Last week we heard the news of the strangely untimely death of mathematician John Nash, whose life story was made famous in the book and film "A Beautiful Mind." The Nash equilibrium is a concept sometimes touched upon in teaching negotiation theory, and it's not difficult to understand why we should try to understand it, even if we might have trouble doing the math. What Nash and others taught us that is especially relevant to conflict resolution is that parties involved in conflict will often rationally both choose a sub-optimal outcome for themselves. Therefore they will benefit from learning how to be more cooperative with their adversary. That means Nash's mathematical theory helps prove the usefulness of mediators or some other mechanism to encourage greater cooperation.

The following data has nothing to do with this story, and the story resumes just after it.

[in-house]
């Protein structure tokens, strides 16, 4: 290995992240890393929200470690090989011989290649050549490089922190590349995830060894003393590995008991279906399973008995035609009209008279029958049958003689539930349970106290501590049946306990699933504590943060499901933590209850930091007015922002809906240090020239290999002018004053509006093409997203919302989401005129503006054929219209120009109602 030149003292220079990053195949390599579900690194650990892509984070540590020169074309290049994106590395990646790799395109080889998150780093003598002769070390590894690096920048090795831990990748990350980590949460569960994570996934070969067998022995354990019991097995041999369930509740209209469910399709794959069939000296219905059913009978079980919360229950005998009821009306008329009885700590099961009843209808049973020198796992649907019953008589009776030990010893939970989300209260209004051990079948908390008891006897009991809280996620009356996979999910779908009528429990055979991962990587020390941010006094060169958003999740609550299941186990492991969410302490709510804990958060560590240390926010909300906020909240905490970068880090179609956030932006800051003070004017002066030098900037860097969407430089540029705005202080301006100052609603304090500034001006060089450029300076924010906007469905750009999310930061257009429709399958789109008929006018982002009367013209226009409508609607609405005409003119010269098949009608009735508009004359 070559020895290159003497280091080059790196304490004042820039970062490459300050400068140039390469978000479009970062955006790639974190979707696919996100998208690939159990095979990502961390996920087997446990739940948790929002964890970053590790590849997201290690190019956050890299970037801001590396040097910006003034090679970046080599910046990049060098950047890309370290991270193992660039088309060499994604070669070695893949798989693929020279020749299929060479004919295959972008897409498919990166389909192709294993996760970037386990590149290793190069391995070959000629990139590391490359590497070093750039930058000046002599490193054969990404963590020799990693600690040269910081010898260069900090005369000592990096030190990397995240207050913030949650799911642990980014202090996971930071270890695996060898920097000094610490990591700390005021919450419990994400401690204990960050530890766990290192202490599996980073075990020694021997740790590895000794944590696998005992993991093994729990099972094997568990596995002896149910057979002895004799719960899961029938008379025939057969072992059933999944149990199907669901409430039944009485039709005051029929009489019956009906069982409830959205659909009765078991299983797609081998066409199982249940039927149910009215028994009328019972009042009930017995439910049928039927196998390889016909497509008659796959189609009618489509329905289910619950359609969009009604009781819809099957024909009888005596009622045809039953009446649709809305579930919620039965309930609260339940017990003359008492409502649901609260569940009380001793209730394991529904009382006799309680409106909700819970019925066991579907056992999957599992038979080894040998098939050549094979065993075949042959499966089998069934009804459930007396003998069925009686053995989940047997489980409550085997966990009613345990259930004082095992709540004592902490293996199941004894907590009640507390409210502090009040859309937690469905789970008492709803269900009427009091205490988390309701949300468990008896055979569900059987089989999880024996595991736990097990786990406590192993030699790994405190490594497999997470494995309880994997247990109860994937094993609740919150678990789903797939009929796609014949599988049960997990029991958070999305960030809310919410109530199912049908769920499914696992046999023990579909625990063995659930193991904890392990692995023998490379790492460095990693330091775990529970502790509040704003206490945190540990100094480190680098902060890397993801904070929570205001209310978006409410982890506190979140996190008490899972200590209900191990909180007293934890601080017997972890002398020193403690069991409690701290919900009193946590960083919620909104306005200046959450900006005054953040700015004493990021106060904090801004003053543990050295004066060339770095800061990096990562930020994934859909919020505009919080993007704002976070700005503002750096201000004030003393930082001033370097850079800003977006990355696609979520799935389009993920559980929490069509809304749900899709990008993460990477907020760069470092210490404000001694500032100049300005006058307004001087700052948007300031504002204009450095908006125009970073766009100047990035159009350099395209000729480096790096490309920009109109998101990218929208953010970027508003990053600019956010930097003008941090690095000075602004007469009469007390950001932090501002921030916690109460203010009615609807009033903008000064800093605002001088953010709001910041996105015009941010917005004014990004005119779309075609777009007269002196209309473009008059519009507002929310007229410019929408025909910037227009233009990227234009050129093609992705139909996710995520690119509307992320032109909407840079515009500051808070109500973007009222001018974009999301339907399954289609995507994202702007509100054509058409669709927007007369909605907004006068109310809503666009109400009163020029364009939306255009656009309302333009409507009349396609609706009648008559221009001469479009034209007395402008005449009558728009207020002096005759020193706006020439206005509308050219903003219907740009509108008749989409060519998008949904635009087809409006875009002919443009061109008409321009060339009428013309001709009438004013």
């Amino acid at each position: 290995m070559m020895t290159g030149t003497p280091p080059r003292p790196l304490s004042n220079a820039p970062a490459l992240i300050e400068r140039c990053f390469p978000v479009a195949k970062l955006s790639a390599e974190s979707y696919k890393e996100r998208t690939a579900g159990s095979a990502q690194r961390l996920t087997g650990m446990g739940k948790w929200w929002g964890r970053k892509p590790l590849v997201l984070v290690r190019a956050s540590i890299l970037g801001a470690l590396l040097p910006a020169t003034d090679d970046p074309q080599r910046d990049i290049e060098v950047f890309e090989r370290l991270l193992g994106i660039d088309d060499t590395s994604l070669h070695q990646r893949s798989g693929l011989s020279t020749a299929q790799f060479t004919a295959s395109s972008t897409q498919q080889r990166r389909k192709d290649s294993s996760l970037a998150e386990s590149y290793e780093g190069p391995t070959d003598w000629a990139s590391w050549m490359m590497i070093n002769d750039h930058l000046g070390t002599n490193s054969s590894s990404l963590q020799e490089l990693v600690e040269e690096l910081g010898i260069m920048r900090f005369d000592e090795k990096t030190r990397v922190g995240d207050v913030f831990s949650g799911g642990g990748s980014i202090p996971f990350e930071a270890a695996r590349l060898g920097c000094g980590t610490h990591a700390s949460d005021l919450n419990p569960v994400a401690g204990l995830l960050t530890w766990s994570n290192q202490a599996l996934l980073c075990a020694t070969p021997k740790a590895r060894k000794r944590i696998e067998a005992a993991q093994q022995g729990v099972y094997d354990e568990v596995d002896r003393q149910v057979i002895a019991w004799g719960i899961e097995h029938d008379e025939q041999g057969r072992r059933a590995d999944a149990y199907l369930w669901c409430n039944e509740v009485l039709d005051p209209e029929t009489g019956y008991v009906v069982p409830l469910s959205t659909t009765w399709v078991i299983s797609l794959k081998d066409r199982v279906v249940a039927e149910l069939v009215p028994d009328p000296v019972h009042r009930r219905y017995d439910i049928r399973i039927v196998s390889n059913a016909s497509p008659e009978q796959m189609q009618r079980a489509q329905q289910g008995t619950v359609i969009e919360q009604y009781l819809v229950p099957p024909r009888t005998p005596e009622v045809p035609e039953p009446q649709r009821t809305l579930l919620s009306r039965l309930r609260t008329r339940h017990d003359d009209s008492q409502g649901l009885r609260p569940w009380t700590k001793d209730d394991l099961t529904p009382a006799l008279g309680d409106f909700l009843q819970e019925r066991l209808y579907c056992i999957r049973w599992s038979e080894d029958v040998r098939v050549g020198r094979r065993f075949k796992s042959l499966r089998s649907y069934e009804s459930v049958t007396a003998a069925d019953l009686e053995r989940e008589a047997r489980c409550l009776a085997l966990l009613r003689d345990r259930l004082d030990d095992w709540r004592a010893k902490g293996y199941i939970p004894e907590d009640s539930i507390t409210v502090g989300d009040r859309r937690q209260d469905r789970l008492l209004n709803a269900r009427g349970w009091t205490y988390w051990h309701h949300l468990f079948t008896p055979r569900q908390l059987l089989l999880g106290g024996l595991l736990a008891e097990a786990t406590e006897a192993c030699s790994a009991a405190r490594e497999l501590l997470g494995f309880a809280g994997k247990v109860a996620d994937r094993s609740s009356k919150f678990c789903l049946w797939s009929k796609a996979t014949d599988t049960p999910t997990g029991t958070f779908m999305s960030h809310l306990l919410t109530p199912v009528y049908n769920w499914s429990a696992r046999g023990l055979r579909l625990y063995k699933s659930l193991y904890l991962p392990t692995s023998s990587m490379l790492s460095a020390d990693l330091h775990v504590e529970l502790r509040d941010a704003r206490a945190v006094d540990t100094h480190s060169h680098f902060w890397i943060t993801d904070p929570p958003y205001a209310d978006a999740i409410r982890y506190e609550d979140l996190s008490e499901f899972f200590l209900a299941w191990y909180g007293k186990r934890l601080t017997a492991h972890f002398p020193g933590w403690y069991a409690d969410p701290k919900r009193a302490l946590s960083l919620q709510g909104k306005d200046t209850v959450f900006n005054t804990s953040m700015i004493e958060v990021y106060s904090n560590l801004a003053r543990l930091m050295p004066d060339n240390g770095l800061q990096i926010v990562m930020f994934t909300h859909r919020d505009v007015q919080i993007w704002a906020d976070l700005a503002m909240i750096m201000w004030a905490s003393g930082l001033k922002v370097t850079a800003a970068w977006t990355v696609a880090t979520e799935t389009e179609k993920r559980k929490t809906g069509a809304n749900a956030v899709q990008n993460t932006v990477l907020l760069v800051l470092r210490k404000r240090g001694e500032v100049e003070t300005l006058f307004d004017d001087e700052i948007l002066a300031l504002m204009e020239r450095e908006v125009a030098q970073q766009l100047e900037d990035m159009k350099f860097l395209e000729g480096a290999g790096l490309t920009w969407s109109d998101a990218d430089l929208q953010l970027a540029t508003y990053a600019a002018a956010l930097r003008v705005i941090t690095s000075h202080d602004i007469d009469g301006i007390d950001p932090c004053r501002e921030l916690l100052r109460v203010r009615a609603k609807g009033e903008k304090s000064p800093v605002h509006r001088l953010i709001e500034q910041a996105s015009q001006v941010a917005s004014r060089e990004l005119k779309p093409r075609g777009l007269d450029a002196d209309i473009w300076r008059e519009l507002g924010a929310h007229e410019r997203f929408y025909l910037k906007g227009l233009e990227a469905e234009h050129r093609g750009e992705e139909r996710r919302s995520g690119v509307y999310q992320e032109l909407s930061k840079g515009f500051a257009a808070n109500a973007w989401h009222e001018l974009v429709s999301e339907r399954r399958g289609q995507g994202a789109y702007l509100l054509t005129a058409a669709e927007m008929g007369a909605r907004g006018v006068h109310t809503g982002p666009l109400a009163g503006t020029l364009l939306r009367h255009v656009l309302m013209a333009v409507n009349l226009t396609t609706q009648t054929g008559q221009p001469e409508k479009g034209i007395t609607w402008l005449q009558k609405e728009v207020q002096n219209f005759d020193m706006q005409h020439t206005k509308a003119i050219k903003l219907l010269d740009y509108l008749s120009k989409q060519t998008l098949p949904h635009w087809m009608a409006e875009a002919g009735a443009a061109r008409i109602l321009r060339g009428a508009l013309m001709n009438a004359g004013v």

But Nash's own life story, and even his tragic death, prove something else also, which is that people are not governed solely by rational calculations, whether selfish or cooperative. Nash's own mind was taken over by irrational impulses for many years, due to his struggles with mental illness, and he only regained its rational functions late in life. His death in a freakish taxi accident, also could not be predicted by any mathematical equation or other rational process. Those hoping that a rational formula can be devised to resolve conflict are going to be disappointed. We also have to take account of irrational impulses, feelings and emotions, and just plain bad luck.